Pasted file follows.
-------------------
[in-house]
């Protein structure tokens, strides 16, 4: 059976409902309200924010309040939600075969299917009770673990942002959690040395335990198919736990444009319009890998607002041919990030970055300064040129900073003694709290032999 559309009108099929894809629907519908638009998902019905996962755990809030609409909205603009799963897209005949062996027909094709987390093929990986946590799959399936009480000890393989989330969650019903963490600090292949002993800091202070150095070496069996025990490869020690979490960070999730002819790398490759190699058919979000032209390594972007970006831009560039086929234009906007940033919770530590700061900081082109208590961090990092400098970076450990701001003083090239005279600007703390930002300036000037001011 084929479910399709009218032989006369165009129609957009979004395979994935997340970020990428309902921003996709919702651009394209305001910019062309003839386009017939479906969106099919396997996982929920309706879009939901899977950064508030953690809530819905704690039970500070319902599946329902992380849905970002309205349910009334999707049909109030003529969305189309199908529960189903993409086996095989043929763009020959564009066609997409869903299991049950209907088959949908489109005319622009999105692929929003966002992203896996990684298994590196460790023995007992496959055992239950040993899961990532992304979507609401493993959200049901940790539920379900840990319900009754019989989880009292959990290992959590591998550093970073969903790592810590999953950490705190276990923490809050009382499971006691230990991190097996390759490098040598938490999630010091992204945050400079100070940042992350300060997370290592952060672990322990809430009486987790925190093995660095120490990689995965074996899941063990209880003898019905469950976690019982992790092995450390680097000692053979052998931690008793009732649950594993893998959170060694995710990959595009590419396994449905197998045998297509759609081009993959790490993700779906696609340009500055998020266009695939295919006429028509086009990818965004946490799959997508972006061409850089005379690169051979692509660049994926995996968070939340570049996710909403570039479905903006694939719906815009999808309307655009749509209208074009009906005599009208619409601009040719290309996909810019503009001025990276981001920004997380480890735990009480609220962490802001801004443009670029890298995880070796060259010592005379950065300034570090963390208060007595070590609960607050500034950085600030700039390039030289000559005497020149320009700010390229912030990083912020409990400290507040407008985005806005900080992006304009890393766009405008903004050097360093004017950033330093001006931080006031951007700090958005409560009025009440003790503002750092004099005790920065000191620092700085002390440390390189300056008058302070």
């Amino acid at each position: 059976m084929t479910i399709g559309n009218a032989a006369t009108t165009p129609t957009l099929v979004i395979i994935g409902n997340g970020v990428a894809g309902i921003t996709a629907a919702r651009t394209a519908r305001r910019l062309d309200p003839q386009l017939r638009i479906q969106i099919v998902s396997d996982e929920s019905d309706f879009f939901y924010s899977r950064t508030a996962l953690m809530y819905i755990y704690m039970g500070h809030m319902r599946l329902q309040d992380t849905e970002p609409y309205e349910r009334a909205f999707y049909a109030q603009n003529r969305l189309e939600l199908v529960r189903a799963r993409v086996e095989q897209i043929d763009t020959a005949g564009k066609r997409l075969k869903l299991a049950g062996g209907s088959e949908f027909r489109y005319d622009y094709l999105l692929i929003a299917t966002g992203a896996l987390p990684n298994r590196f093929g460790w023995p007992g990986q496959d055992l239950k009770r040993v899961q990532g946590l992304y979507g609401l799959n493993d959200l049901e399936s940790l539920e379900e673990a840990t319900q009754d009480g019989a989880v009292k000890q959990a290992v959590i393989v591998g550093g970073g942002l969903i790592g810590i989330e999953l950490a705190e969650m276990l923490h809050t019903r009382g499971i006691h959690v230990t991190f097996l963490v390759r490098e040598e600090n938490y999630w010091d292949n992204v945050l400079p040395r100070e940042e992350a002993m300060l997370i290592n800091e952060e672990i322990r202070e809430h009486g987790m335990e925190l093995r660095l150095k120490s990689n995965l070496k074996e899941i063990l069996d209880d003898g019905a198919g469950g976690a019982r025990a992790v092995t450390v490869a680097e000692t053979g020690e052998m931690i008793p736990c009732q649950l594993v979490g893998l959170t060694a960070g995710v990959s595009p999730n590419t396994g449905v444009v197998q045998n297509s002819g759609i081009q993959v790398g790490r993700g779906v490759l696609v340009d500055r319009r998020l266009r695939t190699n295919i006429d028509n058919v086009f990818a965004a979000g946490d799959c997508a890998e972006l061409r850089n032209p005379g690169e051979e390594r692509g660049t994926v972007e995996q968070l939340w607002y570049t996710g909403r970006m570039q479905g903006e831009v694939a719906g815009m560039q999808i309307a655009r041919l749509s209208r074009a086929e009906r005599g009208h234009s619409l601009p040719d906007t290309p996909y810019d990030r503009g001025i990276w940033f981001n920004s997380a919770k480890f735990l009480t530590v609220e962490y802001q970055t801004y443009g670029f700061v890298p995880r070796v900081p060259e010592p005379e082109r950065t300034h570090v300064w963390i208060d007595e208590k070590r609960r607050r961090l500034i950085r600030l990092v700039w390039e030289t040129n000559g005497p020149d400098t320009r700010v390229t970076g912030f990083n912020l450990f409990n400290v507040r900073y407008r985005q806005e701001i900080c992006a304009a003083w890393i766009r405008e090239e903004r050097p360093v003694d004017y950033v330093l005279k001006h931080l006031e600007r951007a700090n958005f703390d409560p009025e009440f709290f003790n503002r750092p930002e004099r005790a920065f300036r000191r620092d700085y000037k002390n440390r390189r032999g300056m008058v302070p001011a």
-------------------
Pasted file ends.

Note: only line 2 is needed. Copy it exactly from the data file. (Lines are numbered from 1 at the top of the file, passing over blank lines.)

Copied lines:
């Protein structure tokens, strides 16, 4: 059976409902309200924010309040939600075969299917009770673990942002959690040395335990198919736990444009319009890998607002041919990030970055300064040129900073003694709290032999 559309009108099929894809629907519908638009998902019905996962755990809030609409909205603009799963897209005949062996027909094709987390093929990986946590799959399936009480000890393989989330969650019903963490600090292949002993800091202070150095070496069996025990490869020690979490960070999730002819790398490759190699058919979000032209390594972007970006831009560039086929234009906007940033919770530590700061900081082109208590961090990092400098970076450990701001003083090239005279600007703390930002300036000037001011 084929479910399709009218032989006369165009129609957009979004395979994935997340970020990428309902921003996709919702651009394209305001910019062309003839386009017939479906969106099919396997996982929920309706879009939901899977950064508030953690809530819905704690039970500070319902599946329902992380849905970002309205349910009334999707049909109030003529969305189309199908529960189903993409086996095989043929763009020959564009066609997409869903299991049950209907088959949908489109005319622009999105692929929003966002992203896996990684298994590196460790023995007992496959055992239950040993899961990532992304979507609401493993959200049901940790539920379900840990319900009754019989989880009292959990290992959590591998550093970073969903790592810590999953950490705190276990923490809050009382499971006691230990991190097996390759490098040598938490999630010091992204945050400079100070940042992350300060997370290592952060672990322990809430009486987790925190093995660095120490990689995965074996899941063990209880003898019905469950976690019982992790092995450390680097000692053979052998931690008793009732649950594993893998959170060694995710990959595009590419396994449905197998045998297509759609081009993959790490993700779906696609340009500055998020266009695939295919006429028509086009990818965004946490799959997508972006061409850089005379690169051979692509660049994926995996968070939340570049996710909403570039479905903006694939719906815009999808309307655009749509209208074009009906005599009208619409601009040719290309996909810019503009001025990276981001920004997380480890735990009480609220962490802001801004443009670029890298995880070796060259010592005379950065300034570090963390208060007595070590609960607050500034950085600030700039390039030289000559005497020149320009700010390229912030990083912020409990400290507040407008985005806005900080992006304009890393766009405008903004050097360093004017950033330093001006931080006031951007700090958005409560009025009440003790503002750092004099005790920065000191620092700085002390440390390189300056008058302070």